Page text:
When you’re dealing with diarrhea, it’s understandable to want to make things better ASAP. After all, being chained to the toilet isn’t exactly a fun way to spend your day. But it also raises a lot of questions, including what, exactly, you’re supposed to eat that won’t make the situation even worse.
That’s when many people turn to the BRAT diet. Unlike many other popular diets, it’s not designed to make you healthier or to help you lose weight. Instead, it’ll (hopefully) stop the, er, flow. Not familiar with this eating plan? It has a very specific purpose—and a limited menu. Here’s what you need to know about the BRAT diet, plus when to go on it.
What is the BRAT diet, exactly?
BRAT is actually an acronym that stands for “Bananas, Rice, Applesauce, and Toast,” explains Jessica Cording, M.S., R.D., C.D.N., a dietitian and health coach, and author of The Little Book of Game-Changers. “It’s a very bland diet that’s designed to be gentle on your stomach,” she says.
People often reach for the BRAT diet when they have diarrhea, but it’s hard to say if it’s actually effective, says David Cutler, M.D., a family medicine physician at Providence Saint John’s Health Center in Santa Monica, Calif. “The BRAT diet generates a lot of interest due to its simplicity, low cost, safety, and apparent effectiveness for a common condition—diarrhea caused by an intestinal virus,” he says. “But the value of a BRAT diet is unproven, and most likely minimal. This is because almost all cases of diarrhea due to intestinal viruses will resolve in a few days regardless of the diet used.”
He also notes that “the most important initial treatment for diarrhea is fluid replacement, not diet.”
Still, Dr. Cohen says, that doesn’t mean a BRAT diet won’t help. “When you are ill and your ability to digest food may be limited, a BRAT diet or other easy to digest foods may help resolve diarrhea or other intestinal symptoms like nausea, vomiting, or abdominal pain,” he says.
What can you eat on the BRAT diet?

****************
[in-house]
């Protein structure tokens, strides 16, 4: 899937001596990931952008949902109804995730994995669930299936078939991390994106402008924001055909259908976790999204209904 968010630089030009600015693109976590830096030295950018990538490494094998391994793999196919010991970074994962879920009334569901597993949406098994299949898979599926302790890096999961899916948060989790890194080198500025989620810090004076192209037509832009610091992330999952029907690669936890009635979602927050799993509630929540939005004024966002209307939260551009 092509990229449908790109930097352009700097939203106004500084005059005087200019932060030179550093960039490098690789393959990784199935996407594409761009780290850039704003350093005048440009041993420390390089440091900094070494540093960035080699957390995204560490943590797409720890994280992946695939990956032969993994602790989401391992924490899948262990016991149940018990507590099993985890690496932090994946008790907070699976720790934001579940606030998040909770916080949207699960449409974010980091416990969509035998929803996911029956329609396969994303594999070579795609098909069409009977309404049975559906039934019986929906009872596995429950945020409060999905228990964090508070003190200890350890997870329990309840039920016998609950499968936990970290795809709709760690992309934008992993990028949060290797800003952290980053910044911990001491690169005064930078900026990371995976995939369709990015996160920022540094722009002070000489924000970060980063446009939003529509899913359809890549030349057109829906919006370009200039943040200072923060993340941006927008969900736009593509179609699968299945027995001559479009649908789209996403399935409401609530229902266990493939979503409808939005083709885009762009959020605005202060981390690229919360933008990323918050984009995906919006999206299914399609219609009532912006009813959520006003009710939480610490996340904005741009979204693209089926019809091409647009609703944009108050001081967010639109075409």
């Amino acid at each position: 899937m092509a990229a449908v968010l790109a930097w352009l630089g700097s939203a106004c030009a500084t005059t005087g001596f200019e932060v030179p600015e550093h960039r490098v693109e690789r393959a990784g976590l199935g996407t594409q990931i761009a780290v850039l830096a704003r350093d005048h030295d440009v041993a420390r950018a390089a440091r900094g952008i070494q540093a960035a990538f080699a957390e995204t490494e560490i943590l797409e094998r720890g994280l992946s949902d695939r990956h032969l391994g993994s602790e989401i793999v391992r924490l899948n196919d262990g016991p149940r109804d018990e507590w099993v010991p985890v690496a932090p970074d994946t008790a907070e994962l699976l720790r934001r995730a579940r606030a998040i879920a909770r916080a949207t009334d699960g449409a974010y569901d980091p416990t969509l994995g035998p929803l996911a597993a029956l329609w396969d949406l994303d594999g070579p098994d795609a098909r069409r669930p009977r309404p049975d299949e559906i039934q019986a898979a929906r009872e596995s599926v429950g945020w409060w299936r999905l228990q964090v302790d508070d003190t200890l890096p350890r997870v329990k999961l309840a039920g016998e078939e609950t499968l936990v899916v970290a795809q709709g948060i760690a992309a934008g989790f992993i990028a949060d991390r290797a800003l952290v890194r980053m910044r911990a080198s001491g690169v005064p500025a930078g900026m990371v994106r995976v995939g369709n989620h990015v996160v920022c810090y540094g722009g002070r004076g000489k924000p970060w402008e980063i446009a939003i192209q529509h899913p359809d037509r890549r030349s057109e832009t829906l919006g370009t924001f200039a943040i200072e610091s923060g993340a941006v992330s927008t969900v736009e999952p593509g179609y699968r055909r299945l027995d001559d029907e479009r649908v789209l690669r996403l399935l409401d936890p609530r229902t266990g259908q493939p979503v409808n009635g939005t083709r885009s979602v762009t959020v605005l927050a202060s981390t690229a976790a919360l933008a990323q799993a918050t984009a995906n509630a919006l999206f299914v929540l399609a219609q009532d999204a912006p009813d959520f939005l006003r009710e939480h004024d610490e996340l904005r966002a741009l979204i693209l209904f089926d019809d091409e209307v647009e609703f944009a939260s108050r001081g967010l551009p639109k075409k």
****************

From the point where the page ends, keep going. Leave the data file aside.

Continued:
In general, the BRAT diet focuses on four main ingredients:
But you can branch out slightly from that, says Sonya Angelone, R.D., a spokeswoman for the US Academy of Nutrition and Dietetics. “Simple crackers and broth can be included,” she says. You’d also probably be OK having other bland foods like cream of wheat and oatmeal, Cording says.
It’s also “not uncommon” to include cooked eggs “since they are easy to digest,” says Keri Gans, M.S., R.D., C.D.N., author of The Small Change Diet.
“Generally speaking, these are all pretty easy to digest foods,” says Scott Keatley, R.D., of Keatley Medical Nutrition Therapy. “They tend to have low amounts of fiber and will not add to the amount of material that remains in your GI tract making the diarrhea worse.”
When should you go on the BRAT diet?
You can start it when you develop diarrhea, Cording says.
Dr. Cohen just recommends looking out for symptoms like blood in your poop, severe stomach pain, a high fever, and constant vomiting—you’ll want to reach out to your doctor if you have those since they could be a sign of a more serious health condition than run-of-the-mill diarrhea.
But, if you don’t have those symptoms and you’re able to hydrate well, “then it is generally prudent to proceed with a BRAT or similar easily digestible diet,” Dr. Cohen says.
BRAT diet side effects
In general, the BRAT diet is pretty easy to use and has minimal side effects, Angelone says—you just don’t want to be on it for an extended period of time.
“The BRAT diet is very limited in nutrients, fiber, and calories so shouldn’t be followed for very long,” Angelone says. “It can contribute to constipation and nutrient deficiencies, including protein.”
Keatley agrees. “This diet does not have much calcium, B12, protein, or fiber,” he says. “In the long-term it could be bad for hair, skin, nails, teeth, and bones and keep you ill for a longer period of time.”
How long should you be on the BRAT diet?
It depends on how you’re feeling. “After two days of BRAT, if diarrhea has improved, then it is safe to advance to a more balanced diet,” Dr. Cohen says. But, he says, you’ll still want to avoid harder-to-digest foods (think: nuts and seeds and spicy things) and avoid foods that contain lactose (milk, cheese, yogurt), since they can be tough on your still-sensitive stomach.
But, if you’re still struggling with No.3 after a week, Dr. Cohen recommends reaching out to your doctor about next steps.
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